When did you decide?

I’m really not sure I’ve ever made a final decision. I really like cinema, but it is an absolutely crazy world.

How do you mean?

You’re always away and this is the most tiring part for me. It weighs on me not being able to be with my family and friends. I recently went to Canada for six months without being able to go home even once. I felt an enormous sense of loneliness. Don’t get me wrong, I love what I do. If I think of those who have to go to an office every day, the (work) of an actor, I can’t even consider it a real job.

So far they have called you “the new Brad Pitt” “the new Hugh Grant”. After Brideshead Revisited, they’ll say you’re “the new Jeremy Irons”. Who do you prefer to be compared to?

Unfortunately I don’t look like Brad Pitt at all. I don’t know what to say, all these comparisons are pleasant, but they’re not the kind of things to which I dedicate attention. What really interests me is doing a good job and one day being able to go and live in the country.

Excuse me?

I’d like a house outside the city, to stay away from any intrusion (mimics the gesture of taking pictures) cultivate my vegetables in the garden, have children.

A dream or a project?

I hope to have a child within the next two years, but it depends on how the work will go. It is true that having a family and working in the cinema is complicated above all for a woman, but also for a man its not easy if you want to be a present father. As I said, cinema is a crazy world and the competition is very hard.

Give me an example.

Getting the part in The Lookout was a struggle. I had to pass eight auditions. I understand them: I am an English actor not particularly well known in the United States

But you had already made Chasing Liberty, an American film, although perhaps not a masterpiece.

Yes. Today I could say: “ah, that stuff for teenagers”, but the truth is that without that film today I wouldn’t be here, and I wouldn’t have had other better parts. Moreover, it was fun, we shot in Prague and Venice

Based on what criteria do you choose to propose for a film, or to accept a part?

The criteria changes over time. At the beginning you can’t choose. Is the movie being made? Good. And is it shit? Be patient.

Returning to your private life, waiting to take care of the vegetable garden, what do you do with your free time?

I see friends at home, or in some pubs

Speaking of pubs, is it true that when you found out you got the part in Match Point you got so drunk that you went home without shoes?


I only lost one, which is even worse. Every time I get a part I like to celebrate with friends: a nice dinner and some beer. In the case of Match Point, I was so happy that I overdid it. But it happened only that time: to celebrate the Brideshead Revisited we had a nice dinner with friends, my girlfriend … and then I panicked.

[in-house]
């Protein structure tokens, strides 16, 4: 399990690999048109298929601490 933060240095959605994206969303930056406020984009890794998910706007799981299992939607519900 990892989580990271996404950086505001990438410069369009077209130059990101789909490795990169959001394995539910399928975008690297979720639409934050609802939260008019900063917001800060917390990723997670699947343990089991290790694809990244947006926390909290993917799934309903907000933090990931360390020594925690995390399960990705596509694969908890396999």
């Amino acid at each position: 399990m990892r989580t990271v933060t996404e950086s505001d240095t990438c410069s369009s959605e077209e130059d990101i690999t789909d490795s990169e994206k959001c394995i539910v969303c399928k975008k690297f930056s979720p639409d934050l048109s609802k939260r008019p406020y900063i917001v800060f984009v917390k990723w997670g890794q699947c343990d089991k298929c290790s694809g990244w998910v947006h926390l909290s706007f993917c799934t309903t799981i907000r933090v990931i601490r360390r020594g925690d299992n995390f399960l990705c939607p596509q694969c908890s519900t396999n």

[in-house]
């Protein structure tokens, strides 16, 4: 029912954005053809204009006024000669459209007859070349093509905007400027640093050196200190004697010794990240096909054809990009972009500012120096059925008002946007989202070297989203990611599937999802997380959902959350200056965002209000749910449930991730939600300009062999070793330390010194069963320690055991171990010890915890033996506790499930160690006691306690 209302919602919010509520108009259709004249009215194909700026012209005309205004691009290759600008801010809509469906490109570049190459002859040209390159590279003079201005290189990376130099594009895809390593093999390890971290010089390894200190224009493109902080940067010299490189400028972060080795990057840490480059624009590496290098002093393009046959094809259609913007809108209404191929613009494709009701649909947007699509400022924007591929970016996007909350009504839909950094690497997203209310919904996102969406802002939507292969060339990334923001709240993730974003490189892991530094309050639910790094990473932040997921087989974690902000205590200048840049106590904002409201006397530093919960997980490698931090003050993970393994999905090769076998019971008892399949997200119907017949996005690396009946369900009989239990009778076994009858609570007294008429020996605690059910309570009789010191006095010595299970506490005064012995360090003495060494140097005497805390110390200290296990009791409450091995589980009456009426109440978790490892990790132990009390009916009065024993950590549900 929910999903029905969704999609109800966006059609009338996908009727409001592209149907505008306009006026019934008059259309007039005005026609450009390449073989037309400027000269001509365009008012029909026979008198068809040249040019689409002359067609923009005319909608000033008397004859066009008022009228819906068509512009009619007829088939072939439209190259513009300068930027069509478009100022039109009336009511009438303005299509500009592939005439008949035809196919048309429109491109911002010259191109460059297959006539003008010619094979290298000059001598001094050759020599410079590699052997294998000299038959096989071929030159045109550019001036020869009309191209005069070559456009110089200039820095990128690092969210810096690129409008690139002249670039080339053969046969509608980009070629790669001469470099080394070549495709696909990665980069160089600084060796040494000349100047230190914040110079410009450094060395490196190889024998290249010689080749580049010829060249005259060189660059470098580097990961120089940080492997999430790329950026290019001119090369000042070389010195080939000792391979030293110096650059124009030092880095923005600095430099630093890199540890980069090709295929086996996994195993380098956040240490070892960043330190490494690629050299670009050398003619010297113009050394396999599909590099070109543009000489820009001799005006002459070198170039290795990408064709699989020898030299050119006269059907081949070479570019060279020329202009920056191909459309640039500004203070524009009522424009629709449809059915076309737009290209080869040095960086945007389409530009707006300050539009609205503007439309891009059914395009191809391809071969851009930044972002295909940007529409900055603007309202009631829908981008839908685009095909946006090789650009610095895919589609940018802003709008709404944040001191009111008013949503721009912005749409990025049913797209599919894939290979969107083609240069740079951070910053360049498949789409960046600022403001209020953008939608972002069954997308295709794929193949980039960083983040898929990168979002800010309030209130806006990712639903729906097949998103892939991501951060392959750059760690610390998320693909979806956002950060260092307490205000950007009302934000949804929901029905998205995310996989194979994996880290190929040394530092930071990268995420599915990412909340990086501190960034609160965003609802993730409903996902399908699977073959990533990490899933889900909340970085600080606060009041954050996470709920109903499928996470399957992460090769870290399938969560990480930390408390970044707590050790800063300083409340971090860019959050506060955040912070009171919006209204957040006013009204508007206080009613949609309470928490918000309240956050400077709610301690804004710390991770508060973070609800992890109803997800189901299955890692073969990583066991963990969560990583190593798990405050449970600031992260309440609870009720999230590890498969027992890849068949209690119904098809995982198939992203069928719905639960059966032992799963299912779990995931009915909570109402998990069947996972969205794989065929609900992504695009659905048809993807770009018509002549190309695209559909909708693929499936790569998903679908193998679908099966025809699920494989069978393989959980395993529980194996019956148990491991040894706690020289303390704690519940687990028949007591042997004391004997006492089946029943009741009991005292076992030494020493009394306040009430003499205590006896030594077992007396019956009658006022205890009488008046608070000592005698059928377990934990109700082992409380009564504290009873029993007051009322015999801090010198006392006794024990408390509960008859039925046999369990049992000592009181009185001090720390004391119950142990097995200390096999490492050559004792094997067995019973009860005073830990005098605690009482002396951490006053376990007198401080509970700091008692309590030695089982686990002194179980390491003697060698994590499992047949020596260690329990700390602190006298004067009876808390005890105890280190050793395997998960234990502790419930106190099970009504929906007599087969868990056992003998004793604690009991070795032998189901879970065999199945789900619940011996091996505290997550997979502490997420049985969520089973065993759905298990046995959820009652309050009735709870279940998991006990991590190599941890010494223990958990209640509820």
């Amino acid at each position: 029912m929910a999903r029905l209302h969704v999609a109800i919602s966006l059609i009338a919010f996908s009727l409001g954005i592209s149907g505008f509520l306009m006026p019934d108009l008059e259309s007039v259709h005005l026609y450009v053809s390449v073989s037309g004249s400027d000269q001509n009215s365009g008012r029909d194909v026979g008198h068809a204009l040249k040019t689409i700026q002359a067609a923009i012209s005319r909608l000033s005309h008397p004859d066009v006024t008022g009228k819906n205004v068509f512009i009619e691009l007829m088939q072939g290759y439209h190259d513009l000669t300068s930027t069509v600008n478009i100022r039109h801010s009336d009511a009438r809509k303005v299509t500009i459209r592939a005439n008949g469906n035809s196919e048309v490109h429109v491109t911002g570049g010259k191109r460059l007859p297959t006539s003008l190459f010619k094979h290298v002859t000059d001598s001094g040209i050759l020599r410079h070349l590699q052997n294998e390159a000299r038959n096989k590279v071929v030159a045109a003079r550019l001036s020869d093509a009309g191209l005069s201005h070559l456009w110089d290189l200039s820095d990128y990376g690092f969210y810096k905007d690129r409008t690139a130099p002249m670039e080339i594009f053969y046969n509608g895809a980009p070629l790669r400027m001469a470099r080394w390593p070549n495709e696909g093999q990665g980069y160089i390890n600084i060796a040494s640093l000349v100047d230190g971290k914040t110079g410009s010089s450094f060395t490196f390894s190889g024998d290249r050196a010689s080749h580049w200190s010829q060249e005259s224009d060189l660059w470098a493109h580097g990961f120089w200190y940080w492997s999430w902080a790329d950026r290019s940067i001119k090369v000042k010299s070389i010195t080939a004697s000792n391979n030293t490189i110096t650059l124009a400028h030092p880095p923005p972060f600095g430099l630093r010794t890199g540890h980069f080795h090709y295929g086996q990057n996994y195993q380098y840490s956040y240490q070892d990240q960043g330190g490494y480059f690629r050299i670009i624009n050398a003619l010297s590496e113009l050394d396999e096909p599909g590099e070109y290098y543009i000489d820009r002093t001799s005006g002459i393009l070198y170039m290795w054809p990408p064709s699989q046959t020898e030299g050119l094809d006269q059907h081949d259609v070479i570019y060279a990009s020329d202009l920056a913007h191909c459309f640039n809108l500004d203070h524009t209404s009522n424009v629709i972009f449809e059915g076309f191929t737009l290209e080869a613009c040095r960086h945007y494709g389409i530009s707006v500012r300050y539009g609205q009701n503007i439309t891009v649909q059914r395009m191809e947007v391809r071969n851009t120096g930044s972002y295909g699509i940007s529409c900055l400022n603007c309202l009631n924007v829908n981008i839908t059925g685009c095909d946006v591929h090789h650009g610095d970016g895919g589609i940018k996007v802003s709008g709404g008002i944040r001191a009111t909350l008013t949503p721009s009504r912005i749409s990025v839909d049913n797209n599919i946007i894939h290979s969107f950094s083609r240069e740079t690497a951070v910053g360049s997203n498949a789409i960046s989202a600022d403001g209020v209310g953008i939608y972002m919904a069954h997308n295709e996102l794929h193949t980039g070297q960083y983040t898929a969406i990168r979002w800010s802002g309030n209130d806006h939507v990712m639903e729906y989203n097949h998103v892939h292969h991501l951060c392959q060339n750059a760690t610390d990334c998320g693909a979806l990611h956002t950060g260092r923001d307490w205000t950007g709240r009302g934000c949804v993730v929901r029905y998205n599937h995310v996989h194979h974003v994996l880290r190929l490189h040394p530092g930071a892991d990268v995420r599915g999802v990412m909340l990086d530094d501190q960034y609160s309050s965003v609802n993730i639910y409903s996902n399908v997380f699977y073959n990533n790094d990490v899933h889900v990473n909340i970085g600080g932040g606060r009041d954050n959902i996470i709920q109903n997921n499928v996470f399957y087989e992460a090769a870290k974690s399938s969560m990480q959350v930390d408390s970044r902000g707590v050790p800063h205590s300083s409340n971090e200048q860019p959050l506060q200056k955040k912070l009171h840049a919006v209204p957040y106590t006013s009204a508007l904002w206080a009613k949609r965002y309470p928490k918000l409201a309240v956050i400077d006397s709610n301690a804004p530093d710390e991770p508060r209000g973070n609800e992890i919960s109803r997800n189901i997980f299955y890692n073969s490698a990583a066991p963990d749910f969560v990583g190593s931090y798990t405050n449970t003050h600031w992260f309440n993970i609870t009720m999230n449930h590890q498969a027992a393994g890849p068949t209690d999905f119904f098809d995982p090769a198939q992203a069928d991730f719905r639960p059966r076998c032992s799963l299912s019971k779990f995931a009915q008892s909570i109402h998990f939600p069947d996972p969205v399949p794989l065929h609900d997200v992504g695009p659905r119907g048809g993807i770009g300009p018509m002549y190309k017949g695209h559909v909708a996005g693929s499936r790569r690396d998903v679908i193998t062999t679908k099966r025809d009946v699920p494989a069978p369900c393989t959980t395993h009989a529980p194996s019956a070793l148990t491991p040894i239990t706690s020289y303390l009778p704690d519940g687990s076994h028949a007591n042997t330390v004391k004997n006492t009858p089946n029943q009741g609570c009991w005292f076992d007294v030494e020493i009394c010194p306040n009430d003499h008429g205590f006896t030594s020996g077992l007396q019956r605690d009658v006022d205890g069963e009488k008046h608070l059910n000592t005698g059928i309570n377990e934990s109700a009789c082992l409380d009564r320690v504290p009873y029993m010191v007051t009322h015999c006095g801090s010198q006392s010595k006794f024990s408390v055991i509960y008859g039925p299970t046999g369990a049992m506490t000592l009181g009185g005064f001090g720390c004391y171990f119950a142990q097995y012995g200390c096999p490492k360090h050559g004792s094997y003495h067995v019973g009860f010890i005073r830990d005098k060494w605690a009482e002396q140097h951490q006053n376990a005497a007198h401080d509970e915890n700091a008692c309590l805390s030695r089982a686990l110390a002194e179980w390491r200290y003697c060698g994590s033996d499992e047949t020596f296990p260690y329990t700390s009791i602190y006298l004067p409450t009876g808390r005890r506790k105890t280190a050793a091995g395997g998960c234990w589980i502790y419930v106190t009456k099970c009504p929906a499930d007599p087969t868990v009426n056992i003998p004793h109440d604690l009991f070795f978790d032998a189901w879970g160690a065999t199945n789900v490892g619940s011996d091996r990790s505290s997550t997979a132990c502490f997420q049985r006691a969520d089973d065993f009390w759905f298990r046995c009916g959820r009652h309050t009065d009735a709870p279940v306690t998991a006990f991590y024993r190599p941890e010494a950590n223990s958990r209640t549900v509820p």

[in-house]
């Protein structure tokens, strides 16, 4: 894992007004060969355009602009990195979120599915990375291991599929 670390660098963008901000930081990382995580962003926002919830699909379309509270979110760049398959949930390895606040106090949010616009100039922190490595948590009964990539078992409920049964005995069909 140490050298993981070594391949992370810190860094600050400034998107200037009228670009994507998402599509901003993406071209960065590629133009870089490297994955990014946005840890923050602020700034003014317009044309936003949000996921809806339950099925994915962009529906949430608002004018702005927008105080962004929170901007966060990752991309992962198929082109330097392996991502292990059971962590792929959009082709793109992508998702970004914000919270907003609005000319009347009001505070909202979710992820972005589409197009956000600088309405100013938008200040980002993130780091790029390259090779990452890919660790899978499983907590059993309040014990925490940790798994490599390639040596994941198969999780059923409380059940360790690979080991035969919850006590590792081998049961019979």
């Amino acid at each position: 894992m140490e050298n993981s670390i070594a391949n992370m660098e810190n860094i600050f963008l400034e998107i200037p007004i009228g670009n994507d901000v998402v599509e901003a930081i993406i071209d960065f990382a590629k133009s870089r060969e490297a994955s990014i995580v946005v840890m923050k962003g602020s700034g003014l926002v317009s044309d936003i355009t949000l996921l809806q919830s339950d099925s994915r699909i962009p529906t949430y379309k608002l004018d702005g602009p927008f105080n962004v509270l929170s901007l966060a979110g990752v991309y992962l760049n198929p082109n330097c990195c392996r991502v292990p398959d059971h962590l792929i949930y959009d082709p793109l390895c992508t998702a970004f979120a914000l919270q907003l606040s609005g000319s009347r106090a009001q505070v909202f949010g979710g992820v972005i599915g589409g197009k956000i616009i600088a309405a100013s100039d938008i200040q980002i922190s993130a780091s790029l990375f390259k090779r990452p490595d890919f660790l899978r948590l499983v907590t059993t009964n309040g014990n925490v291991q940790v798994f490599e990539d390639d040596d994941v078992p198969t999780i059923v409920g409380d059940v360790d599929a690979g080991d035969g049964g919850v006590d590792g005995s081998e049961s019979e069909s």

I didn’t really understand Charles’s character. Fortunately we started shooting more than a month later. I am like this: I need time to read and reread the scene, talk to the director and, when possible, with the other actors. It makes me feel calmer. Unfortunately it is always more difficult: cinema is a big industry where time is money. In Brideshead Revisited – I am practically in every scene – I worked continuously for three months, sixteen hours a day. It was gruesome.

And how was working with Woody Allen?

Relaxing and fast. He is very sweet, calm. Sits with the newspaper “okay … action” (mime the gesture of one who flips through the pages and occasionally peeks from above)

Sophie, your girlfriend, does she help you in any way?

Sometimes, to memorize the lines. But above all she gives me moral support. Thank God she’s not an actress: I couldn’t stand it

In addition to wanting to have children, do you also intend to get married?

I have a friend who got married early and divorced just as quickly. Sophie and I believe in marriage, but why force things? For now we are going to live together

Is this the first time?

Sophie is English but lived in New York. So far our relationship has been partly by distance, I went to her and she came to me. Now we have rented an apartment in central London, we are relocating. We bought some furniture, but we are still looking for the wardrobe. You need a huge one: it’s incredible how many clothes a woman can have.

How did you get to know each other?

I first met her on the steps of my house. My neighbor was her friend. I immediately thought she was wonderful.

Love at first sight?

Quite. But I certainly couldn’t say: “Hey you, come away with me” Fortunately, thanks to our common friend, we met again.

Your immediate plans once the move is over?

In the coming months, stay as long as possible with her. We have planned a vacation in Italy, a couple of weeks between Florence and the Amalfi coast. I said no to two big movies so I could stay close to her. She gave up her job and her life in New York to come and live with me, how could I tell her: “They offered me a good part, see you in a few months, bye”? Yet many do not understand. They ask me, “Why aren’t you more ambitious, why aren’t you more career-oriented?”

In fact it was what I was wondering too: why?

Because I love my girlfriend.